The butterfly effect describes a process whereby very small, insignificant acts can create large, macro changes at another point in time. In the grand scheme of things, a palliative care team’s attention to an individual patient and family at the bedside is a small insignificant act. Yet I would argue that, cumulatively, such attention is catalysing the the development of palliative care policies and the evolution of consciousness more broadly.
Fr. Pierre Teillhard de Chardin, the Jesuit priest and paleontologist who discovered “Peking Man,” describes evolution as a process of increasing convergence, complexity, and consciousness, primarily a “psychical transformation,” which culminates in the universe becomes conscious of itself.
“Refracted rearwards along the course of evolution, consciousness displays itself qualitatively as a spectrum of shifting shades whose lower terms are lost in the night.” (Phenomenon of Man)
Palliative care is a medical discipline that demands its practitioners develop habits of reflection. Reflexivity builds complexity and is unthreatened by convergence. Practitioners are compelled to become more conscious of themselves in order to manage the complexity (often chaos) during the end of life process. Becoming conscious of oneself requires the courage to be with, to live into the truth of such suffering, no matter how unpalatable or dis-grace-ful (devoid of grace). Only through acceptance can such pain be transformed, alchemized, healed by grace, (etymologically related to gratitude for Being itself). One bedside at a time, the courage, friendship, and honesty emblematic of best practice palliative care teams, can heal the global pandemic of untreated pain — the geo-political gap in access to pain medicine, the suffering/dying friend that is our other self (Aristotle).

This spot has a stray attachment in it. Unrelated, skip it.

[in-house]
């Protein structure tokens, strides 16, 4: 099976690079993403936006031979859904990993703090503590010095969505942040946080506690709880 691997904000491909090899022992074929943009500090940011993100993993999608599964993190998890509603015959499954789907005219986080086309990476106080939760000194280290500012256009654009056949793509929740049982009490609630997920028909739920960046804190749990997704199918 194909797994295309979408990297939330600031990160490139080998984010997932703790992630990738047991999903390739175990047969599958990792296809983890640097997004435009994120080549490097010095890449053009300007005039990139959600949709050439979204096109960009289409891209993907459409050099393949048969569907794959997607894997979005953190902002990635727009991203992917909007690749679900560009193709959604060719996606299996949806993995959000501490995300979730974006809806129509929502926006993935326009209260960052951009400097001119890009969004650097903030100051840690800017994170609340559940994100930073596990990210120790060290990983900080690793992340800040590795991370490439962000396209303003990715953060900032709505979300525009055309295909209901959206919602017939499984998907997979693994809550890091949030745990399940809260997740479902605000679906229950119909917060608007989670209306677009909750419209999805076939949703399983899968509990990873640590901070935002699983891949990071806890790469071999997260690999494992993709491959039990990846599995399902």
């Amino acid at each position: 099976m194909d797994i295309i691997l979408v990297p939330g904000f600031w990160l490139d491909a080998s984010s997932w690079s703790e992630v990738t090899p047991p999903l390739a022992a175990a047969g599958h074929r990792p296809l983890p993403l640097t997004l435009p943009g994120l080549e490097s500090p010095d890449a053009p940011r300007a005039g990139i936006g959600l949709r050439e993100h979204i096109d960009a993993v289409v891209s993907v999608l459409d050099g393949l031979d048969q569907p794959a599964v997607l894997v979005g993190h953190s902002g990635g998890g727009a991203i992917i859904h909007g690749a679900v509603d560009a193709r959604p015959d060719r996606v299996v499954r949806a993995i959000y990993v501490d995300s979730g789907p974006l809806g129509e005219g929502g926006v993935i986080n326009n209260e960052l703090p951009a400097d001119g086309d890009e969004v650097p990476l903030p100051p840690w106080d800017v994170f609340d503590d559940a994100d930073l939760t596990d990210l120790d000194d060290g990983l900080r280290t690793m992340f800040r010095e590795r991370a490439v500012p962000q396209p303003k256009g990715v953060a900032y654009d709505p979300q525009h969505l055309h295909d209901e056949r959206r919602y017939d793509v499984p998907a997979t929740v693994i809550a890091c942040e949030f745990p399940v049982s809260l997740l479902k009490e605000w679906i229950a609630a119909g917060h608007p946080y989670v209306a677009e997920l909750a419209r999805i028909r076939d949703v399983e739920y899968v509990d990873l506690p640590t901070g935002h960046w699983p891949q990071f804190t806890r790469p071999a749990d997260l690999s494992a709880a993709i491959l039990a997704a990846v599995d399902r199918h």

The palliative care providers I met on my trip in Uruguay and Argentina exemplify the evolutionary ethos of service and clinical excellence. They are eager to grow, to provide spiritual care as an essential component of whole person care. To that end, the Uruguay Palliative Care Association is planning a working group to study how to identify and relieve spiritual suffering. Uruguay is a tiny country, with a predominantly secular, relatively affluent society whose publicly funded palliative care service routinely offers psycho-social and pharmaceutical remedies for pain, but lacks a consistent spiritual care component. The Archbishop of Montevideo, Cardinal Daniel Sturla, was very supportive of palliative care when we met earlier this month, as was Fr. Daniel Kerber, PhD, who sometimes sees palliative patients with Dr. Laura Ramos. As President of the Uruguay Palliative Care Association, Dr. Ramos will be collaborating with Fr. Kerber to organise the national spiritual care initiative.
Uruguay was the first country to pass the Inter-American Convention on the Rights of Older Persons.
Integrating spiritual components into the development of public health palliative care practice will ensure the transformation of providers, patients, caregivers, health policy, and eventually society as a whole, into one that values and tends the vulnerable Other. Such palliative care catalyses collective metanoia and evolution: it holds a mirror to the universe as it becomes conscious of itself.